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Server Specs: Egenera creates virtual blade server management software

Egenera creates software to deploy multiple virtual machine images on its blade servers. Also: HP releases nine servers with Intel's quad-core chip; Sun releases HPC blade server and chassis.

Egenera launches virtual blade server management software

Egenera has created an add-on to its blade server management software allowing deployment of virtual machines onto any of its blade servers at any time.

More on blade servers and quad-core chips
Egenera upgrades blade server management software

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Dell releases servers with quad-core chips

The Marlboro, Mass.-based company said the software, called vBlade, will be integrated into its PAN Manager software. Egenera's PAN Manager, short for Processor Area Network Manager, was updated earlier this year. But previously, users could only deploy one server image onto one physical server at a time. With vBlade, a user can deploy multiple virtual machines onto a physical server at any time, with all applications streaming across a network and not sitting on the physical hardware.

The foundation of Egenera's hardware and software is using blade servers as commodities with just processors and memory. Applications are streamed across the network to the blade when needed. In this way, IT shops can customize their blades to work for applications, rather than being cornered into having a particular server provide a particular function.

"You can have a virtual or full blade running Linux and could literally repurpose that in two minutes to become a Windows Exchange Server," said company vice president Susan Davis . "It's simply a configuration that's applied when it's asked to."

PAN Manager and vBlade works only on Egenera blade servers running Red Hat, Novell, Windows or Solaris 10. Egenera customers can preview the vBlade software now, but it won't be available for general purchase until the first half of next year. Pricing was unavailable.

HP releases servers with quad-core chips

Hewlett-Packard Co. (HP) released nine tower, rack and blade servers today that use the new quad-core Intel Inc. Xeon processor.

The models include ProLiant ML150 G3, ML350 G5, ML370 G5, DL140 G3, DL360 G5 and DL380 G5, and the BladeSystem BL20p G4, BL460c and BL480c. Dell Inc. and IBM have also released servers using Intel's new chip. HP said that its new servers can improve performance up to 48%. Prices start from about $2,000 to $3,700, depending on the model.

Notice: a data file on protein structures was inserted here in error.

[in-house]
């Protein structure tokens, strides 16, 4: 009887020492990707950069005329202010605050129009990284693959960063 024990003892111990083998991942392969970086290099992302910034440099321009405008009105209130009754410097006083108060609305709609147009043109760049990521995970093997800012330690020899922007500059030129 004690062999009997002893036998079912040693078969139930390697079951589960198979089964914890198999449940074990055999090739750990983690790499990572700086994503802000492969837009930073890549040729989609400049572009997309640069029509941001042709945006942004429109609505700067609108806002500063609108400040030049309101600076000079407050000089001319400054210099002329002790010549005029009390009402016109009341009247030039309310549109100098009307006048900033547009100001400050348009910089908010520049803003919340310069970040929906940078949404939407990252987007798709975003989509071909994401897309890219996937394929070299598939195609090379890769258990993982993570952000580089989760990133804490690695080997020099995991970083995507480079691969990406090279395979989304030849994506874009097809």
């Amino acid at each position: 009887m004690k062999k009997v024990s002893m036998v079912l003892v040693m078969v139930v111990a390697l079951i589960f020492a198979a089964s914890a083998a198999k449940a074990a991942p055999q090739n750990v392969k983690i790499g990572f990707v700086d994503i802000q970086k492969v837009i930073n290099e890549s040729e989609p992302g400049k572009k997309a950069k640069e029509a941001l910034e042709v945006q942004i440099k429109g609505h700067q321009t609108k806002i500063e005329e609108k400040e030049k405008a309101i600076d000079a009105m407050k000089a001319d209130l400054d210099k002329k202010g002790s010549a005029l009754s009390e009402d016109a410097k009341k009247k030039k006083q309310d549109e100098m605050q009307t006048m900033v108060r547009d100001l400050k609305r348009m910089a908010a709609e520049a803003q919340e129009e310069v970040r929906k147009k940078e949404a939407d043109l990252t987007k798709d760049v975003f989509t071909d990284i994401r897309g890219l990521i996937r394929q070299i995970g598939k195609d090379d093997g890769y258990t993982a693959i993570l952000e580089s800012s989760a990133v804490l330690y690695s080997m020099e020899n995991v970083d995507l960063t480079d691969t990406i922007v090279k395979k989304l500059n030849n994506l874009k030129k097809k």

The Intel Xeon 5300 processor, nicknamed Clovertown, consists of two dual-core server chips tied together by a frontside bus on a multichip module. Advanced Micro Devices Inc. (AMD) claims that is not a native quad-core, which it said would be four cores on a single die and what it plans on releasing next year. Intel also plans on releasing a new "native" quad core next year, so the race continues.

HP has also released a 2U rack server, the DL320s, that has extra storage and is designed for "media-rich" computing environments, according to the company. The server has Intel Xeon 3000 dual-core processors with 8 GB of RAM and up to 9 terabytes (TB) of storage.

Sun adds HPC server to blade platform

Sun Microsystems Inc. today announced a blade server and chassis designed for high-performance computing (HPC).

Sun unveiled its blade platform in July, dubbing it the 8000 Modular System. The new HPC blade fits into a specialized chassis that is 14U, or 5U less than the original blade server chassis. The space reduction was made possible by taking out I/O cards, trading off network connection options for more computing density.

As a result, Sun said a single rack can support 240 CPU cores and provide for 1.2 teraflops. The company announced support services for Sun HPC customers to go with it.

Sun also announced that 20 software companies are working to host applications on Sun Grid in the hope that the utility computing service will expand. Much of the criticism of Sun Grid is around the applications, or lack thereof, hosted on the service.

Let us know what you think about the story; e-mail: Mark Fontecchio, News Writer

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